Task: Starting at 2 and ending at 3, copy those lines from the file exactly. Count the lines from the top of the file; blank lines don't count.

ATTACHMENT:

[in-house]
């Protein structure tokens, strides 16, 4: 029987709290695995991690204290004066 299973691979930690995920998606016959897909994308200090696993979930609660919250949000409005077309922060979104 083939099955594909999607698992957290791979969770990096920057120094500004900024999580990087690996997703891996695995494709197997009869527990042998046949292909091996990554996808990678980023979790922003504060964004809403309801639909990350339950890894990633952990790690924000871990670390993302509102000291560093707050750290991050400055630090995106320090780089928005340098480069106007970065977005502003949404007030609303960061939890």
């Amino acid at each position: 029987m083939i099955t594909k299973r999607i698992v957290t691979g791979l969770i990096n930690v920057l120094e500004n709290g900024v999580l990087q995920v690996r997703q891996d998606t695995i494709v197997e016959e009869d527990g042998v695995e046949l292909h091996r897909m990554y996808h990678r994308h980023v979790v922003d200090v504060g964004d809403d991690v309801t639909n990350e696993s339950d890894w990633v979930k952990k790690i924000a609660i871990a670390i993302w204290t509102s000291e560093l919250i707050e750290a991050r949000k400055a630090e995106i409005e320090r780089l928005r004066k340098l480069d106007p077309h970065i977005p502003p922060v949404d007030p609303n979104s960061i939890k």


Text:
């Protein structure tokens, strides 16, 4: 029987709290695995991690204290004066 299973691979930690995920998606016959897909994308200090696993979930609660919250949000409005077309922060979104 083939099955594909999607698992957290791979969770990096920057120094500004900024999580990087690996997703891996695995494709197997009869527990042998046949292909091996990554996808990678980023979790922003504060964004809403309801639909990350339950890894990633952990790690924000871990670390993302509102000291560093707050750290991050400055630090995106320090780089928005340098480069106007970065977005502003949404007030609303960061939890």
């Amino acid at each position: 029987m083939i099955t594909k299973r999607i698992v957290t691979g791979l969770i990096n930690v920057l120094e500004n709290g900024v999580l990087q995920v690996r997703q891996d998606t695995i494709v197997e016959e009869d527990g042998v695995e046949l292909h091996r897909m990554y996808h990678r994308h980023v979790v922003d200090v504060g964004d809403d991690v309801t639909n990350e696993s339950d890894w990633v979930k952990k790690i924000a609660i871990a670390i993302w204290t509102s000291e560093l919250i707050e750290a991050r949000k400055a630090e995106i409005e320090r780089l928005r004066k340098l480069d106007p077309h970065i977005p502003p922060v949404d007030p609303n979104s960061i939890k």